Road Tunes: New Music Releases
What's new in music for the week of 08-28-2012.
Web2Carz Senior Writer
Published: August 29th, 2012
orty years ago today, Alice Cooper’s “School’s Out” was the number one song in the country. Why it was number one at the end of August, so close to the start of the school year, is unclear. The album was released in June of 1972, but it apparently took a few months for the song to catch on. Also on this day in 2009, Noel Gallagher quit Oasis. Somehow we all found the strength to move on. And even though there will be no new Oasis albums, other artists still release new music. Here’s this week’s batch.
Nick Cave & Warren Ellis / Lawless
THEY SAY: Soundtrack to the film Lawless, which was scripted by Nick Cave, from a novel by Matt Bondurant.
WE SAY: This is the fourth film soundtrack by Cave and former Dirty Three member Warren Ellis. It’s less soundtracky than their earlier work (The Proposition, The Assassination of Jesse James, The Road), and features cover songs and originals sung by Cave, as well as Mark Lanegan and bluegrass legend Ralph Stanley, who turns in one of the more bizarre covers in music history: a country-fied, acoustic rendition of the Velvet Underground’s “White Light/White Heat.”
Minus the Bear / Infinity Overhead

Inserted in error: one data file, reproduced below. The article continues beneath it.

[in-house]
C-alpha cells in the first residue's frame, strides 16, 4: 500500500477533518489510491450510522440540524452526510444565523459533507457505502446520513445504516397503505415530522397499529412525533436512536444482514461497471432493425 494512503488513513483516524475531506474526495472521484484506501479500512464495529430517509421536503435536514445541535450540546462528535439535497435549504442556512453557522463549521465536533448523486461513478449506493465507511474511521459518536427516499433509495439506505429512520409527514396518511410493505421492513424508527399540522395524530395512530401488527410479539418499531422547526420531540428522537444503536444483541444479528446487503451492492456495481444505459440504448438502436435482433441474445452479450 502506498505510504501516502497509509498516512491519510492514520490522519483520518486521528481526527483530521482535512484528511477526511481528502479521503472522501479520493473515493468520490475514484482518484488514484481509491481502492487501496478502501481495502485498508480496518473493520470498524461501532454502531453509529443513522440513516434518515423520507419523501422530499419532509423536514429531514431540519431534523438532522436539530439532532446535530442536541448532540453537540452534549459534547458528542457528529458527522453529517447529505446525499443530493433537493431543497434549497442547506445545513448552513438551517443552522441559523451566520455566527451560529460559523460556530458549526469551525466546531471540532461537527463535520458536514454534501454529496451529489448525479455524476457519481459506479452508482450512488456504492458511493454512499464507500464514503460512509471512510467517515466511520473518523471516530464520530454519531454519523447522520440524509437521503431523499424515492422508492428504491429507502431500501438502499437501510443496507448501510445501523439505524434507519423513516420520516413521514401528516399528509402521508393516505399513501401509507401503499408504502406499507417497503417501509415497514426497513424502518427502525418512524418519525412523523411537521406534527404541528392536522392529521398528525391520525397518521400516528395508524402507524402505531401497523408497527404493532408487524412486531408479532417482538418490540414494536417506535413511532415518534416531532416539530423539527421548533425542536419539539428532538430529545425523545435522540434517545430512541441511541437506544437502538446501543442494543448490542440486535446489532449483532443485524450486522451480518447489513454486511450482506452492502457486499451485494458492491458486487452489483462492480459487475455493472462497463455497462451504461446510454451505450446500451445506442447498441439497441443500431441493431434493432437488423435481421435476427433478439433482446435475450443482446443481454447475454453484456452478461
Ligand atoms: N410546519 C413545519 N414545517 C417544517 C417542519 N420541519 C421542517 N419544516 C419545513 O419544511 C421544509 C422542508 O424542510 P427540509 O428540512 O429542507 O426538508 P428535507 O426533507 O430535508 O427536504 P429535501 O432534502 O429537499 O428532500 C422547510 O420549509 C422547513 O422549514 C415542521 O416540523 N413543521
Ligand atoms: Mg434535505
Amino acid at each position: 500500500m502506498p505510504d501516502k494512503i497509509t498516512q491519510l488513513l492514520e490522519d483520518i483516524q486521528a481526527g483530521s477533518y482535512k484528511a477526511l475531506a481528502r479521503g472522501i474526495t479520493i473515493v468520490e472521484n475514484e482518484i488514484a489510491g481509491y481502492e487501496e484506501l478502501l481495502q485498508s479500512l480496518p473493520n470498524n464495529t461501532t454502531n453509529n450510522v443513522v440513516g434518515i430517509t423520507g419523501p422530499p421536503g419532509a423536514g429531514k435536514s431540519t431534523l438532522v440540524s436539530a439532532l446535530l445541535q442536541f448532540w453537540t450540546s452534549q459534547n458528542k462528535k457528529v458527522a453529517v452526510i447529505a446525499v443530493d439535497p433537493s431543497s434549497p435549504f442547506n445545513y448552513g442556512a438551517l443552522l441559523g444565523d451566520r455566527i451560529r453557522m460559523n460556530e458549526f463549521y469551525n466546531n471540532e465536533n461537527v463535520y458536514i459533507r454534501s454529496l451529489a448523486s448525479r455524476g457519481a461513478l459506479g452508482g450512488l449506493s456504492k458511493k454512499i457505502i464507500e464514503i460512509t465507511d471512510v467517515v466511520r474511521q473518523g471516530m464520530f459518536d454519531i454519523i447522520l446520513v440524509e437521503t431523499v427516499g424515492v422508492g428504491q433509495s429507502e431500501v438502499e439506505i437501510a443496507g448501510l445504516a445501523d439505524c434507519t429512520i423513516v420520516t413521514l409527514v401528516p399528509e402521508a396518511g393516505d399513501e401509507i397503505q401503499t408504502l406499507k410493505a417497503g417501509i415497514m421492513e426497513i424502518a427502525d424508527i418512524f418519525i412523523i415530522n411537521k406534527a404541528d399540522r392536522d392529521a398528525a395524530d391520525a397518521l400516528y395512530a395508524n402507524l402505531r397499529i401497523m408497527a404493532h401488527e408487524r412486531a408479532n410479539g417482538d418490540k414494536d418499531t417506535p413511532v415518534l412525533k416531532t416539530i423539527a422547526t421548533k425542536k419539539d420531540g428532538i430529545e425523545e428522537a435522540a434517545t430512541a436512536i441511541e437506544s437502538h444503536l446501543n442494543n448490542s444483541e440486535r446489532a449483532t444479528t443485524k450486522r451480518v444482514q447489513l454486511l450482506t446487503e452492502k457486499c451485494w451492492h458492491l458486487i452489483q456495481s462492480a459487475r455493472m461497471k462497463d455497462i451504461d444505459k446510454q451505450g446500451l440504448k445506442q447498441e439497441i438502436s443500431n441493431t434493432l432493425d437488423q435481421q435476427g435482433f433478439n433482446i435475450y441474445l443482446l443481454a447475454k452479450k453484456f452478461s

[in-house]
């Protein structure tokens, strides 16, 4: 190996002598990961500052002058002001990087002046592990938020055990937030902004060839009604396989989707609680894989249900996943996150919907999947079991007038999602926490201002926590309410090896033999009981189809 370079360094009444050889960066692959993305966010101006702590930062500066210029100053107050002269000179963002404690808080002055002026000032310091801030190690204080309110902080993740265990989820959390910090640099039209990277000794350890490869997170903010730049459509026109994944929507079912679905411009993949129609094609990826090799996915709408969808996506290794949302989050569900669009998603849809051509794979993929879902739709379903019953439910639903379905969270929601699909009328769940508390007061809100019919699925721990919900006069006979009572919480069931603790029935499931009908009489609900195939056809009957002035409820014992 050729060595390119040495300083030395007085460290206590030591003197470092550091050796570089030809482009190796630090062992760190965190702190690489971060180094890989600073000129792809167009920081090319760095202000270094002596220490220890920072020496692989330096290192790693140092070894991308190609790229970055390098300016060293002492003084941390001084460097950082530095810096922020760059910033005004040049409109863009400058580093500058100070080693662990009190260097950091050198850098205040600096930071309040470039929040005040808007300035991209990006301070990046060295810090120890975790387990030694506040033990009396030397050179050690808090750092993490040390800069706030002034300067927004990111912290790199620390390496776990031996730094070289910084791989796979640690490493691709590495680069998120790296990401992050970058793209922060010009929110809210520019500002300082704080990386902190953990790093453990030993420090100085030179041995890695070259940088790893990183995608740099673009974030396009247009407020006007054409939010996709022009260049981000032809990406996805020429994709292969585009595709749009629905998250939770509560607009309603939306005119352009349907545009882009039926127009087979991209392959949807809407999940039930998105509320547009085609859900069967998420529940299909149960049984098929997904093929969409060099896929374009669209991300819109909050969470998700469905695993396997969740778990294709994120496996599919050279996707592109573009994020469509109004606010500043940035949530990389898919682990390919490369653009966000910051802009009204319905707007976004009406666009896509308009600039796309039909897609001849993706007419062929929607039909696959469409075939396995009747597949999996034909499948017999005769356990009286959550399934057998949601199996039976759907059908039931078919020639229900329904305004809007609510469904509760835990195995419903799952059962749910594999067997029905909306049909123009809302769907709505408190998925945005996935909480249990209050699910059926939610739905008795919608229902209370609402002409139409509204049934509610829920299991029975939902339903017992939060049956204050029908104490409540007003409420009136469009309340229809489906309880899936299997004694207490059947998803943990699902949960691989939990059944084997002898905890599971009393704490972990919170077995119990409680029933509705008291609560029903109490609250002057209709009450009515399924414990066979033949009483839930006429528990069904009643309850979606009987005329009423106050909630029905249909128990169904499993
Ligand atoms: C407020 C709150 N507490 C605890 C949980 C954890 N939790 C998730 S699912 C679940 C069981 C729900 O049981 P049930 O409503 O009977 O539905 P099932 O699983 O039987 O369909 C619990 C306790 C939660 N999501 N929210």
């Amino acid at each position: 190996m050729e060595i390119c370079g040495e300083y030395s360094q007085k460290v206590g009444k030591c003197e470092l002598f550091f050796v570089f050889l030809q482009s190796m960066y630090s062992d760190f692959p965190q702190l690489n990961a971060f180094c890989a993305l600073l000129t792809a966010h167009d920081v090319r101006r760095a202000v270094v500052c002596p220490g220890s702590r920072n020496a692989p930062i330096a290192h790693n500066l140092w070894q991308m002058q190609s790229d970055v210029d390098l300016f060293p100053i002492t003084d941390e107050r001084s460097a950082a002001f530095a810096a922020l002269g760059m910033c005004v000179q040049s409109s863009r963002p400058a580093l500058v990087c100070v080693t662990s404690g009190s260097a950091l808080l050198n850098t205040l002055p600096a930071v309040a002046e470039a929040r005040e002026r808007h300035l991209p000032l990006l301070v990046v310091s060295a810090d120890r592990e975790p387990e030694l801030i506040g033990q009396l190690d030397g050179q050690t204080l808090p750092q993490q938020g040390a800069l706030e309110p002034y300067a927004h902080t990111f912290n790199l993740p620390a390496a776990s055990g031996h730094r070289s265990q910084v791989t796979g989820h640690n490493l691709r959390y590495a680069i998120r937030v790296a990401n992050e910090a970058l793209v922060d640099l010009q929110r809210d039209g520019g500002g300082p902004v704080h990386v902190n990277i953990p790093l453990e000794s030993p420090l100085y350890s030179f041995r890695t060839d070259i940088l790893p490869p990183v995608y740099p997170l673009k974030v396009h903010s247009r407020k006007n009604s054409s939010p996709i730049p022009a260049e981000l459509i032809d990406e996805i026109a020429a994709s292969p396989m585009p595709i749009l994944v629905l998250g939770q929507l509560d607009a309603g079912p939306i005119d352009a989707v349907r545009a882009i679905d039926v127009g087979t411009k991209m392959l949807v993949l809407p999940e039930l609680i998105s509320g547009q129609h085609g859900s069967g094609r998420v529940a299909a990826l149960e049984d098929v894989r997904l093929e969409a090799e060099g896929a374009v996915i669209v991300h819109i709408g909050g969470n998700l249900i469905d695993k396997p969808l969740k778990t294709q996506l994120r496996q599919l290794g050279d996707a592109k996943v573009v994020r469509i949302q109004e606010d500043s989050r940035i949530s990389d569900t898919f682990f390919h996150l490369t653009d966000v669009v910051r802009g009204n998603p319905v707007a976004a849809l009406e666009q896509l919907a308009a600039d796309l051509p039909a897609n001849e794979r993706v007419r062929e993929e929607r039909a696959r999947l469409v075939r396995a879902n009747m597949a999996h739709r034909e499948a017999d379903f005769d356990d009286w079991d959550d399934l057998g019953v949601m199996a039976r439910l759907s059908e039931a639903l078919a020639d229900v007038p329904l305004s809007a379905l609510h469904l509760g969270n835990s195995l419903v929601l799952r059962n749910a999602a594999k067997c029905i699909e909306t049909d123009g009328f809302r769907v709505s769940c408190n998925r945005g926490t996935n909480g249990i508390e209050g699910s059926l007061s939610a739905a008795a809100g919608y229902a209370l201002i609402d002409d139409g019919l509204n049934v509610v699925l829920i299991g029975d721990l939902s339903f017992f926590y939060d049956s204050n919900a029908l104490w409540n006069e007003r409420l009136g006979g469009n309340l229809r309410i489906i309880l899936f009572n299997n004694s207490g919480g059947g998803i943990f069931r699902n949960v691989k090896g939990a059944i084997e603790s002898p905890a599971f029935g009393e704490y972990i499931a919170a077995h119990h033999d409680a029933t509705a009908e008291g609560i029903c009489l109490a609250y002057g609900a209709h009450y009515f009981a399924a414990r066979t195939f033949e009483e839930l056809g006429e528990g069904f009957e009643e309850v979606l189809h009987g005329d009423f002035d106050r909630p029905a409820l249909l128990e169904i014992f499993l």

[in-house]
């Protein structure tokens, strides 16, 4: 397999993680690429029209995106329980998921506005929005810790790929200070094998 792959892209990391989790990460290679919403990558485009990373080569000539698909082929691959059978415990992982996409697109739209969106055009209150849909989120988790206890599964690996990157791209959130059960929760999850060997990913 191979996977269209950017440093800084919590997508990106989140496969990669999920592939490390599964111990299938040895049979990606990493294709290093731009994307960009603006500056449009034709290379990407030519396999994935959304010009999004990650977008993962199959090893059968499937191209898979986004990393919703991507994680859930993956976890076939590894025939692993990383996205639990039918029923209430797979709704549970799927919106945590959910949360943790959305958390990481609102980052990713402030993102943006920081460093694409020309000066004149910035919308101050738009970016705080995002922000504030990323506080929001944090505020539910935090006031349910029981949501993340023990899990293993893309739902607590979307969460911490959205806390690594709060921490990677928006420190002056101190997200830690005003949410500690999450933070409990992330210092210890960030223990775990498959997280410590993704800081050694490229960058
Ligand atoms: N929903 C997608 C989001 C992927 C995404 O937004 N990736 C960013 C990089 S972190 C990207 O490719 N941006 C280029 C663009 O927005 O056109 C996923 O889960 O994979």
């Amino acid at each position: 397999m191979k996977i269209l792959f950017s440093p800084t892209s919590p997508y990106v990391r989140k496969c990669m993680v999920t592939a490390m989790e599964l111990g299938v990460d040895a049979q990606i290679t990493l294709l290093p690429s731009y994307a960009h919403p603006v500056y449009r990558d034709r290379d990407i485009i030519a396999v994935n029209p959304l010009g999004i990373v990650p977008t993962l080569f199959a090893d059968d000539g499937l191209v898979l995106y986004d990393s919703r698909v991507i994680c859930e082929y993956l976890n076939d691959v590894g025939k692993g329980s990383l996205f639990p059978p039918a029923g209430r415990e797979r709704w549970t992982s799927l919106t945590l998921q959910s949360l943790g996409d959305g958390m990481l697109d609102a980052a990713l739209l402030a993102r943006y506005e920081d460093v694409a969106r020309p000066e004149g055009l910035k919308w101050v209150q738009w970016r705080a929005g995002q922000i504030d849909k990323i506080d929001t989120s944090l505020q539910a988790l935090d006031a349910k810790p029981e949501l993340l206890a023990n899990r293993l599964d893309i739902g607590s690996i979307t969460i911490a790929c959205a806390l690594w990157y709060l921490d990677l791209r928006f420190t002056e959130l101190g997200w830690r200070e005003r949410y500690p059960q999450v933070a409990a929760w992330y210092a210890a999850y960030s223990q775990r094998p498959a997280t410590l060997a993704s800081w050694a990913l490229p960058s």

THEY SAY: Fifth album from Seattle, Washington-based alt-rock band.
WE SAY: Minus the Bear is one of those bands that gets labeled as an indie rock band despite there being nothing really indie about their sound. Maybe it’s the fact that they’re from Seattle. Their music is highly polished pop-rock, and despite the odd complicated time signature, it’s pretty radio-friendly stuff. Their latest album is more of the same—bright, punchy, catchy tunes with enough of an edge to keep the kids happy.
Alanis Morissette / Havoc and Bright Lights
THEY SAY: Latest album from Canadian singer/songwriter known for her misuse of the word “ironic.”
WE SAY: This is Alanis’ first album since becoming a mother, so she has a fresh angle for her introspective, soul-searching songs, which will either move you deeply or have you running screaming to your doctor, begging to have your ears removed.
The Orb featuring Lee "Scratch" Perry / The Orbserver in the Star House
THEY SAY: Thirteenth album from legendary ambient house group.
WE SAY: As the pioneers of spacey, tripped-out electronic music, it makes perfect sense for the Orb to team up with the world’s premier purveyor of spacey, tripped-out dub reggae. The result is a blend of two genres so seamless that it’s hard to decide whether to describe it as dubbed-out electronic music, or electronicafied dub music.
Roxy Music / The Complete Studio Recordings
THEY SAY: Box set comprised of all eight of the band’s studio albums, plus a double-disc of singles, b-sides, and alternate mixes.
WE SAY: It’s nice to see a band’s complete discography packaged together in one very affordable (around $80 for 10 discs) package. These latest remasters were transferred “flat,” meaning that no additional acoustic jiggering was done to make the recordings sound more modern. The result is a sound that closely resembles the original vinyl. The mini-LP sleeves are kind of low quality and there’s no lyrics, liner notes or booklet included, which is probably what keeps the price so low, but would have been nice anyway. Still, the opportunity to own everything by this timeless and influential band is one no one should pass up.